How would the legalisation of cannabis affect drug testing?

What could the potential legalisation of cannabis mean for roadside and workplace drug testing in Australia? Credit Shelby Ireland

The debate on whether recreational cannabis use should be legalised in Australia is not going away, with those for and against the change mounting cases. As we’ve reported before in our blogs, the potential change could impact drug testing – both on our roads and in our workplaces – so it’s worth keeping an eye on other parts of the world that have made the change to see what impact there may be.

The United States is a particularly interesting example, because some states have legalised cannabis and some still haven’t. According to the National Organization for the Reform of Marijuana Laws, 19 states, one district and two US territories have legalised possession and consumption of cannabis for recreational purposes. In addition, some states have partially decriminalised the drug’s use.

Drug testing in Australia v US

Before we look at what this has meant for workplace drug testing, it’s important to highlight a significant distinction to the way in which testing is approached.

In Australia, workplace drug testing is a safety tool. Most people who face drug testing work in manufacturing, transportation, aviation, mining, agriculture and other industries where safety is paramount.

In the US, however, workplace drug testing is part safety tool, part HR tool. It has traditionally been used across a much wider range of industries and pre-employment testing has traditionally been utilised in part to keep those with drug or alcohol issues off companys’ books.

The COVID-19 impact

Another important backdrop to this story is COVID-19 and the employment issues it has caused. Like in Australia and other parts of the world, there is a labour shortage in the US and businesses are having trouble finding and retaining employees. And it appears the legalisation of cannabis in large parts of the country isn’t helping.

As reported in a Recently Heard article, data from a leading workplace drug testing firm in the US has shown a steady increase in the number of positive tests for cannabis over the past decade. In 2012, around 1.9% of employees tested pre-employment by the drug testing firm failed for cannabis. In 2021, that figure grew to 4.1%. In addition, post-accident tests increased from 2.4% in 2012 to 6.7% in 2021.

It’s a significant increase in the rise of positive tests for cannabis. While the article doesn’t directly blame cannabis reform, it draws the conclusion that the rise in positive tests certainly does coincide with the increase in legalisation of cannabis.

Changes in drug testing practices

Clearly, something must change in the US and there does appear to be some movement away from pre-employment testing for cannabis. Overall, it looks as though the US is heading more towards an Australian approach to drug testing, where it’s carried out for safety rather than HR purposes.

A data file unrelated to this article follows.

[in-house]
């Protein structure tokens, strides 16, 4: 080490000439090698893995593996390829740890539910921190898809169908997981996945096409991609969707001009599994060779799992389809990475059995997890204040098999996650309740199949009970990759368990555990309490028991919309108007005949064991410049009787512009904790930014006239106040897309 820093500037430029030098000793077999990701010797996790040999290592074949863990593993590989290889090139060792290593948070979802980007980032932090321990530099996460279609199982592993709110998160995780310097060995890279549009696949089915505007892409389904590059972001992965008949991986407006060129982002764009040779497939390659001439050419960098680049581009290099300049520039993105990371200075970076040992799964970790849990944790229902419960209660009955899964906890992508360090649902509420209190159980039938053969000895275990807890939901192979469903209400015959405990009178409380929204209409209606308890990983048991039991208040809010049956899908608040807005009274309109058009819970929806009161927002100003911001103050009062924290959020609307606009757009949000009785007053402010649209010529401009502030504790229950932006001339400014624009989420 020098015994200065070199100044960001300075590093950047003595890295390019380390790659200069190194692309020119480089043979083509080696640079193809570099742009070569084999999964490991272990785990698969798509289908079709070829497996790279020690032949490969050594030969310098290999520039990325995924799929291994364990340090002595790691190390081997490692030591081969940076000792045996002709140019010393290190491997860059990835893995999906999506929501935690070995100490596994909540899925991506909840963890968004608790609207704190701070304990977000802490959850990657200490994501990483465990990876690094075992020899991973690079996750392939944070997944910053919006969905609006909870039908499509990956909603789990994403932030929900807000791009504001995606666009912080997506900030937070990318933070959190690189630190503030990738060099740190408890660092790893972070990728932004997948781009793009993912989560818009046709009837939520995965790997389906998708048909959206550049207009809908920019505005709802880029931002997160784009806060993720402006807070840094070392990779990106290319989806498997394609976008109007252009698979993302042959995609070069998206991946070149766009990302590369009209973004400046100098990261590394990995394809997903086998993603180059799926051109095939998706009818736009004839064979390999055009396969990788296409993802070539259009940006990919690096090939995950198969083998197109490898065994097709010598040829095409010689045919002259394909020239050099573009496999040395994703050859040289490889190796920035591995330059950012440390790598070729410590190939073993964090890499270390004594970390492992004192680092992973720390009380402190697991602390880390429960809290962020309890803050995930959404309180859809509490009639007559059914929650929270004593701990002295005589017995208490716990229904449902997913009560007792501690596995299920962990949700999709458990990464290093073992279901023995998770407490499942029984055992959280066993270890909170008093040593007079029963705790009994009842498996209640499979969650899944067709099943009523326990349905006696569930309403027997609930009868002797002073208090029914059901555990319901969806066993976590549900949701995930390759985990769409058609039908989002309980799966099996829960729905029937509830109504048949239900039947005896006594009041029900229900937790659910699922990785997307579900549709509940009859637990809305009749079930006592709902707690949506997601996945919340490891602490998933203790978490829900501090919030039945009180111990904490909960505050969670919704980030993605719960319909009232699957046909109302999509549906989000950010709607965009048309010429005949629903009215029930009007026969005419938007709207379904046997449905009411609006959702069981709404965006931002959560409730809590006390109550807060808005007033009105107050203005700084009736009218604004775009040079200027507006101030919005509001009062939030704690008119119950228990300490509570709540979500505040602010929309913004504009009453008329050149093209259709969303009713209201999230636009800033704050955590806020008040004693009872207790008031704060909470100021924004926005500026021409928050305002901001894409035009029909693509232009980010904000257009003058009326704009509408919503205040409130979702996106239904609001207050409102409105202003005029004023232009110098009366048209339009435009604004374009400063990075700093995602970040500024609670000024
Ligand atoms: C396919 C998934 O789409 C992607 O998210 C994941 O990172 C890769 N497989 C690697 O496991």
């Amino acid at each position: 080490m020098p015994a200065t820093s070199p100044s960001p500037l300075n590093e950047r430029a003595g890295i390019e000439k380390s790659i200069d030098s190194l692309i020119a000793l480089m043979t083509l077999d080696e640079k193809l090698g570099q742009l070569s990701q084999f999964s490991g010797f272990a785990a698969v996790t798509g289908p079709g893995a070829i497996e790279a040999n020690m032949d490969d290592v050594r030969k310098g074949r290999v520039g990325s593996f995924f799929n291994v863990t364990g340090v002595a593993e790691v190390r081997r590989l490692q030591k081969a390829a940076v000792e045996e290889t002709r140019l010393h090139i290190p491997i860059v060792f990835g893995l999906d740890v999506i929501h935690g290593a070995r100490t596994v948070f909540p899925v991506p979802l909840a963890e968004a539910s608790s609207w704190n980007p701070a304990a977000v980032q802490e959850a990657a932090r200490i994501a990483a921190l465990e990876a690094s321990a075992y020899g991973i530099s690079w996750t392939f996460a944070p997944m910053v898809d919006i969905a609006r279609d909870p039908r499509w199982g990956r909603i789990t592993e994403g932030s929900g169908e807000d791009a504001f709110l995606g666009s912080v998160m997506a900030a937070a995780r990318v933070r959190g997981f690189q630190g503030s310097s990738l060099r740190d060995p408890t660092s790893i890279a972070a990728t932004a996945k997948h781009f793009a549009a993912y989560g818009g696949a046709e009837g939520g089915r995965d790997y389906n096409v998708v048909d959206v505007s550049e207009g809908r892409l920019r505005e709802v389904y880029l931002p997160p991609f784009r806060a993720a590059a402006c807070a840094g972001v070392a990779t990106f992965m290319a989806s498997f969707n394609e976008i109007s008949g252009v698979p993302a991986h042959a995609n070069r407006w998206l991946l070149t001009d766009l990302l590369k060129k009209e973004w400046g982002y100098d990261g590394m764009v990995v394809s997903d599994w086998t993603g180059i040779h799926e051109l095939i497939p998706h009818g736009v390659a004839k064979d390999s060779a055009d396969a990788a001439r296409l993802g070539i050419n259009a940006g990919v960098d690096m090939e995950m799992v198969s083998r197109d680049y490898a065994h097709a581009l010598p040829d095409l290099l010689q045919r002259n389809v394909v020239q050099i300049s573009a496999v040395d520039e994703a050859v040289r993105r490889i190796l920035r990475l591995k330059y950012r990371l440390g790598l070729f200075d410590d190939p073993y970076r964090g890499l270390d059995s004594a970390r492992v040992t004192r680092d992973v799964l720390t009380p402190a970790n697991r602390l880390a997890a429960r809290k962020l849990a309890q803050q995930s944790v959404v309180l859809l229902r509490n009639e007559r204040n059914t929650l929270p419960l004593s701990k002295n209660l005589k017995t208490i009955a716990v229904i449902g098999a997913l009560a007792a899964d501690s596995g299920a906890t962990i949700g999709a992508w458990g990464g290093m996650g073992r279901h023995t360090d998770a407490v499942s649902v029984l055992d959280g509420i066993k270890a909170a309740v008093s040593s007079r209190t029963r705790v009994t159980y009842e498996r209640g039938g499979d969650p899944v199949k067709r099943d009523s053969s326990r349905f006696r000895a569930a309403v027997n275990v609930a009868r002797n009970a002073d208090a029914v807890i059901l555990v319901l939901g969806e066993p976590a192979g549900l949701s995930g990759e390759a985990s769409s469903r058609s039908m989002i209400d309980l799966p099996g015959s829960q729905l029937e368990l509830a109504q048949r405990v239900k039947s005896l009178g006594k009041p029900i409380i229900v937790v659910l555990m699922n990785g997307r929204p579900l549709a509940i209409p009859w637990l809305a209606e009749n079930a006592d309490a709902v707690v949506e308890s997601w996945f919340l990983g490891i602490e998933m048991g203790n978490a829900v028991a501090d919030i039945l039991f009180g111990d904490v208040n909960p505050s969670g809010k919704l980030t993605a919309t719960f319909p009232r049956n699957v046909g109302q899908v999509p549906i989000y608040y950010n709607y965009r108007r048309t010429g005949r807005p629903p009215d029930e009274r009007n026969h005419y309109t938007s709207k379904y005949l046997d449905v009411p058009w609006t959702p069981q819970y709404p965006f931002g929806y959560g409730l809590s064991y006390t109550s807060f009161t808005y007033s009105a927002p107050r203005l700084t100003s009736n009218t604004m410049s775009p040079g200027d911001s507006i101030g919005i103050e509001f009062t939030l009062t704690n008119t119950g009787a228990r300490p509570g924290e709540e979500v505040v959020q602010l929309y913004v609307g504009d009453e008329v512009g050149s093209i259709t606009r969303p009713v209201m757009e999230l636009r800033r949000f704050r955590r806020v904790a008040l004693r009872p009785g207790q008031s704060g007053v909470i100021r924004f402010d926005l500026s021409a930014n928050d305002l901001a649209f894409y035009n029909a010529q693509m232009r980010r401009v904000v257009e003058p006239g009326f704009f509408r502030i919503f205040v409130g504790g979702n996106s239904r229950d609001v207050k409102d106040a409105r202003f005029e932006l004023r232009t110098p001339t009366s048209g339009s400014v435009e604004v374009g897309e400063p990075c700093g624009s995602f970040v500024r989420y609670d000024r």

For example, at retail giant Amazon, cannabis has been excluded from its comprehensive pre-employment workplace drug testing program for many positions (although not positions regulated by the Department of Transportation). Amazon has been clear that this doesn’t mean employees are allowed to come to work high on cannabis or use cannabis at work. They will instead treat cannabis much like alcohol and continue to do impairment testing on the job when required.

Lessons for Australian drug testing

Like any significant change, if cannabis is more widely legalised in Australia education will be vital. In the ACT, for example, where use and possession of the drug has already been decriminalized, they’ve been at pains to tell people that the drug driving laws have not changed and that if you’ve used cannabis you shouldn’t drive.

The same message will need to be provided in workplaces. While businesses where safety is a priority can’t and shouldn’t dictate what employees do in their spare time, they have every right to expect – and make sure – employees don’t come to work under the influence.

In fact, it’s not just a businesses’ right, it’s their responsibility under OH&S laws.


What could the potential legalisation of cannabis mean for roadside and workplace drug testing in Australia? Credit Shelby Ireland

By Michael

Michael is the founder of Integrity Sampling and is responsible for overseeing all national operations. He is based at Integrity Sampling's head office in Melbourne and is also responsible for the co-ordination of drug and alcohol testing within Victoria, assisting in the implementation of drug and alcohol (fit for work) policies and the presentation of drug and alcohol education and awareness programs. You can connect with Michael Wheeldon on LinkedIn

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